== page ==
UNITED NATIONS, N.Y. — FIFTY years ago today at the San Francisco Opera House, the US led a war-wracked world into signing the United Nations Charter.
The past, however, is hardly like the present.
United States leadership in the UN is being challenged both within the US and by other countries.
US clout at the 185-member body is being eroded by a new uncertainty in Washington about US vital interests abroad and criticism of the UN from conservatives in the GOP-run Congress. Its role is also in jeopardy because of a long-standing reluctance to pay dues to the UN.
The most recent example of a declining US interest came with the June 16 decision by the UN Security Council to delay the question of how to pay for a new "rapid reaction force" in Bosnia. The Council's delay was largely due to a reluctance by Congress to fund the peacekeeping operation.
"I think the US is adopting a more realistic view of what the UN can and cannot accomplish," says Ted Galin Carpenter, director of foreign policy studies at the Cato Institute in Washington, who says the US is turning away from its previous UN leadership role.
"Unfortunately the UN has become almost the wastebasket for dealing with problems the great powers don't want to handle on their own. The UN has been asked to do a number of things which it is not well designed to do, such as nation-rebuilding in Somalia and management of a civil war in Bosnia," Mr. Carpenter says.
The US retreat from UN leadership comes at a moment when the 15-member European Union is showing new unity on foreign policy issues in line with the 1992 Maastricht Treaty. Other nations, too, want a stronger UN role.
"If you won't risk your troops and you won't risk your money, in today's world you're not going to be a leader," says John Washburn, a one-time US diplomat and former senior UN official, in describing the current US position. "There are plenty of nations anxious to pick up the torch."
Yet some analysts say the shift away from US leadership is likely to lead to a weaker UN and a more dangerous world in which more conflicts go unchecked.
"My concern is that there will be no leadership at the UN if the US does not exercise it," says James Sutterlin, a global security expert at Yale University in New Haven, Conn. "The UN cannot be very effective without the leadership of its strongest member."
The US, which owes almost half of the UN's outstanding $2.75 billion budget and peacekeeping bill, is the UN's top debtor. Disregarding the assessment formula set by the UN General Assembly, the House has voted to whittle the US share of UN peacekeeping dues from 32 percent to a maximum of 25 percent in the next fiscal year and to deduct the costs of US-run military actions tied to UN business, such as the US intervention in Haiti.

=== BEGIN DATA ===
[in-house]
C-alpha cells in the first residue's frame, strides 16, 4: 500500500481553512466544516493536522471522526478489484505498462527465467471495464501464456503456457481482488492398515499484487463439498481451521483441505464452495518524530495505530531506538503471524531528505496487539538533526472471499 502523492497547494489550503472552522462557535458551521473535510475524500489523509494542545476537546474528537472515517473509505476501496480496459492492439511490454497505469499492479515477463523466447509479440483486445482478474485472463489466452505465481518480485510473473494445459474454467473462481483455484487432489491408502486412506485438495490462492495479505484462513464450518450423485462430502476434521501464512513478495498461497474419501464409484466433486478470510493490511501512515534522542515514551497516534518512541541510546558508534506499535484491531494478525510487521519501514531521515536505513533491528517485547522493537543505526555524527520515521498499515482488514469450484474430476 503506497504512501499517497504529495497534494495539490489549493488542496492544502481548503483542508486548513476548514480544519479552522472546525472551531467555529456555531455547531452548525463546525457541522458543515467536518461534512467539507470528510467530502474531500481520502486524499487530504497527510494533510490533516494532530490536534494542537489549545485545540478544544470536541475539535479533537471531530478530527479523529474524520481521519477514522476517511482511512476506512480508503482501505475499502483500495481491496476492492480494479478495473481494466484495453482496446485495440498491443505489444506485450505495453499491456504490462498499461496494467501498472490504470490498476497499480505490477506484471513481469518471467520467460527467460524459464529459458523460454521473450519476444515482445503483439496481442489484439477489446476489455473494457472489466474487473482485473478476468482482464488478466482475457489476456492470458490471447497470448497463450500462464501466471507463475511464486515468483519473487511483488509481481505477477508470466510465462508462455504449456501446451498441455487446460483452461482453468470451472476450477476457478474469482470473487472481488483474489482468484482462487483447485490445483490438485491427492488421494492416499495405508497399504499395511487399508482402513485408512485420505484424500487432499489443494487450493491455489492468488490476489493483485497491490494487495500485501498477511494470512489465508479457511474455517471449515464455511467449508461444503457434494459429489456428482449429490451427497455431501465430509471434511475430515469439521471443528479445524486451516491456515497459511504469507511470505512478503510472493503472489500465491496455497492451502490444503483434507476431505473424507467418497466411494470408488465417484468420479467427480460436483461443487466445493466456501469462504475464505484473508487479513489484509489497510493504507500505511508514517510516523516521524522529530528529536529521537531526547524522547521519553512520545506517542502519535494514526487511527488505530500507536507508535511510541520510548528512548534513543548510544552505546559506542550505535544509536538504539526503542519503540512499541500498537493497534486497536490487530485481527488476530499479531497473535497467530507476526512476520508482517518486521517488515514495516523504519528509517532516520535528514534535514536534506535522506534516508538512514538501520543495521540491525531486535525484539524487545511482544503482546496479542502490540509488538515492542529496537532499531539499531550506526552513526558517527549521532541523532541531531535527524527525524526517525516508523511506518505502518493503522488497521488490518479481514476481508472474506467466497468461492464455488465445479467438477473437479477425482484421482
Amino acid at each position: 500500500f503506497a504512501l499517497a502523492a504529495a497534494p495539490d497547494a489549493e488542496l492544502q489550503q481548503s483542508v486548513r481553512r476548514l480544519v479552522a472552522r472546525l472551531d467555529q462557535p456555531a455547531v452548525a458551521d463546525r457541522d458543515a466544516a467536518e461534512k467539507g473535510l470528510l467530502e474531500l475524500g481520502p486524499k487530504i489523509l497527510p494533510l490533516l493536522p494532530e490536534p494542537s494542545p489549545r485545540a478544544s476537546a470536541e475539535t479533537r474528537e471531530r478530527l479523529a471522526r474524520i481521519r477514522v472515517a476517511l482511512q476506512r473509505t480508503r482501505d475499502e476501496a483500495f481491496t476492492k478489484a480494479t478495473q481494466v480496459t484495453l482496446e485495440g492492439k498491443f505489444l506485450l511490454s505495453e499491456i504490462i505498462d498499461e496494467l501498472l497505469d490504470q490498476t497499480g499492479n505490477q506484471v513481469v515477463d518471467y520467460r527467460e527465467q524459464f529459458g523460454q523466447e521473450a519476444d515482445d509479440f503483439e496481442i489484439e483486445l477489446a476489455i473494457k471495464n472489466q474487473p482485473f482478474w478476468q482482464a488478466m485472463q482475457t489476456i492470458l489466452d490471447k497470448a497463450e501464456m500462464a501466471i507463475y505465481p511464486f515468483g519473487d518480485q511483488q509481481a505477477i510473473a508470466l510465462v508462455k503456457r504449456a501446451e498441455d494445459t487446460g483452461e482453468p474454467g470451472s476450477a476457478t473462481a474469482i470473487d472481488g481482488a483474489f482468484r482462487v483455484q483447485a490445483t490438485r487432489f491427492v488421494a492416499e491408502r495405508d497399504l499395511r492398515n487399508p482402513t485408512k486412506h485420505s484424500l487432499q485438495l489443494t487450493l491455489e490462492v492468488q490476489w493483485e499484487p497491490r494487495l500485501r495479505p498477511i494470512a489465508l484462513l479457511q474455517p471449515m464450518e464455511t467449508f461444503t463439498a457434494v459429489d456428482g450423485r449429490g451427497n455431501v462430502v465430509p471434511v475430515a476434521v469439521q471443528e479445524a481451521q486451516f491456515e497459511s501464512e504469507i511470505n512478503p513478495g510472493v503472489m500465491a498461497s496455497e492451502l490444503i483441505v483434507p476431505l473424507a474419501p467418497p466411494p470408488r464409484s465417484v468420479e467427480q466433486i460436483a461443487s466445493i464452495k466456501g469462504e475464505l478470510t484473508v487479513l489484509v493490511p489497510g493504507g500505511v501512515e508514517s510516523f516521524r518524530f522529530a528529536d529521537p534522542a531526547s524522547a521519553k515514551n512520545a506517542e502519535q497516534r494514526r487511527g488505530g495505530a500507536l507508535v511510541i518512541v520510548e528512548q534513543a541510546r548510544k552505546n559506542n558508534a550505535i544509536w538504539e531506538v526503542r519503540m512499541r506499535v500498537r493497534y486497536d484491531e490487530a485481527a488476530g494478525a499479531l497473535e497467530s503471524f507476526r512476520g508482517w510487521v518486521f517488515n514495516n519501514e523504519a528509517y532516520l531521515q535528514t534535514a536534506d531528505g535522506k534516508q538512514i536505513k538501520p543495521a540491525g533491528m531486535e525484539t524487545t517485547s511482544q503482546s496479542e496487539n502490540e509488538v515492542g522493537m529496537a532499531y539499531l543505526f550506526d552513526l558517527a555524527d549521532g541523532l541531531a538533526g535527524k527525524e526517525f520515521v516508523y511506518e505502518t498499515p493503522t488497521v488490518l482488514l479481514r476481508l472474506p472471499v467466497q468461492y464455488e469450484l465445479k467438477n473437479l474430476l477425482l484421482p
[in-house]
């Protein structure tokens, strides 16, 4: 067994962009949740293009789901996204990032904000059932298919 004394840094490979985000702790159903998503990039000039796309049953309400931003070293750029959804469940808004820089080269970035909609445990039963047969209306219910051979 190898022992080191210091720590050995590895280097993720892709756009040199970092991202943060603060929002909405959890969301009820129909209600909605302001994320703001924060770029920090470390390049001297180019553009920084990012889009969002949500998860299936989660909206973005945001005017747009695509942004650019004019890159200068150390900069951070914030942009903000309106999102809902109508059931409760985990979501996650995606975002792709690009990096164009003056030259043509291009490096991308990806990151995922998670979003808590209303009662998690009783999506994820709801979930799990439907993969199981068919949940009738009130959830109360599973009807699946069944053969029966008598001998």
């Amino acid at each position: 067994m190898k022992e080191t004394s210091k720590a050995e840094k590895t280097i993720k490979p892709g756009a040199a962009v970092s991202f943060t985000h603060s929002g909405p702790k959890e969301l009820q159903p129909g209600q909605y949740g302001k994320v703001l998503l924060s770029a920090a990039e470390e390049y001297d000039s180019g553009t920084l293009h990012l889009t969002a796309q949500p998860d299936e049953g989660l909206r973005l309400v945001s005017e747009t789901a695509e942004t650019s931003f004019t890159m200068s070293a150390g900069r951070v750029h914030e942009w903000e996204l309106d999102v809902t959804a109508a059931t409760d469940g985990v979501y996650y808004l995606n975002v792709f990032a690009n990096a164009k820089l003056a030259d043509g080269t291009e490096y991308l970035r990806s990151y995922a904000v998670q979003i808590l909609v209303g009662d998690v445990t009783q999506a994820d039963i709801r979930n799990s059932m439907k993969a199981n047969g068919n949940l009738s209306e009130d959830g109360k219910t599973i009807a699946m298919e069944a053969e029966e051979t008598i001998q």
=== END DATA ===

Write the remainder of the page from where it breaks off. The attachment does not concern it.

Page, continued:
IN a recent speech in New York, House International Relations Committee chairman Benjamin Gilman (R) of New York defended Congress' moves as efforts at prudence and fairness that could spur needed bureaucratic and fiscal UN reform.
Analysts say a Europe more independent of the US was inevitable in the absence of the common Soviet cold war threat. But that Congress' wariness of the UN is also speeding the trend.
"The increasing American surliness toward the UN [in Congress] is leading the Europeans to fill the [leadership] vacuum," says Jeffrey Laurenti, a senior official of the New York-based United Nations Association of the USA, a private research group. "Europe is increasingly going to be a dominant player - it will not be second fiddle to Washington in the 21st century," he says.
"There's a new willingness by the Europeans to accept some distance and to challenge US leadership within the UN and elsewhere that didn't exist in the past," agrees Simon Serfaty, an expert on Europe with the Center for Strategic and International Studies in Washington.
So far the new European unity is more visible in the UN General Assembly with its focus on economic and social issues than in the Security Council which handles the dicier security issues. Britain and France, which hold two of the five permanent Council seats, now largely agree with each other on Bosnia policy but still disagree on when to lift UN sanctions on Iraq.
Jean-Bernard Merimee, France's ambassador to the UN, notes that all EU ambassadors to the UN meet weekly to coordinate policy.
He notes that EU nations pay a hefty 36 percent share of the UN budget in full and on time (in contrast to the US). EU nations also provide almost one-third of the UN's 61,000 peacekeeping troops.
"I think the EU members are becoming more and more conscious of their strength and of the fact that they form a body which has to be reckoned with," Ambassador Merimee says.
Yet Hans Peter Manz, an Austrian diplomat at the UN, cautions that the Europeans have no intention of replacing America and its interests at the UN.
Many analysts agree that the key issue is not leadership rivalry but UN effectiveness. "My sense is that the US will be very active in dragging its feet, and there will be fewer UN operations," says Thomas Weiss, a UN expert at Brown University in Providence, R.I.
"Sometimes intervention is not the answer," says Thomas Sheehy of the Heritage Foundation in Washington. "As sad as it is, sometimes these conflicts just have to play out."
"The world is going to be a rather disorderly place, regardless of what the US does and the UN attempts to do," agrees Cato's Ted Carpenter.
In his view, strengthening regional organizations could help bridge the gap between global anarchy and what he sees as the overly ambitious goal of trying to build an effective global security system.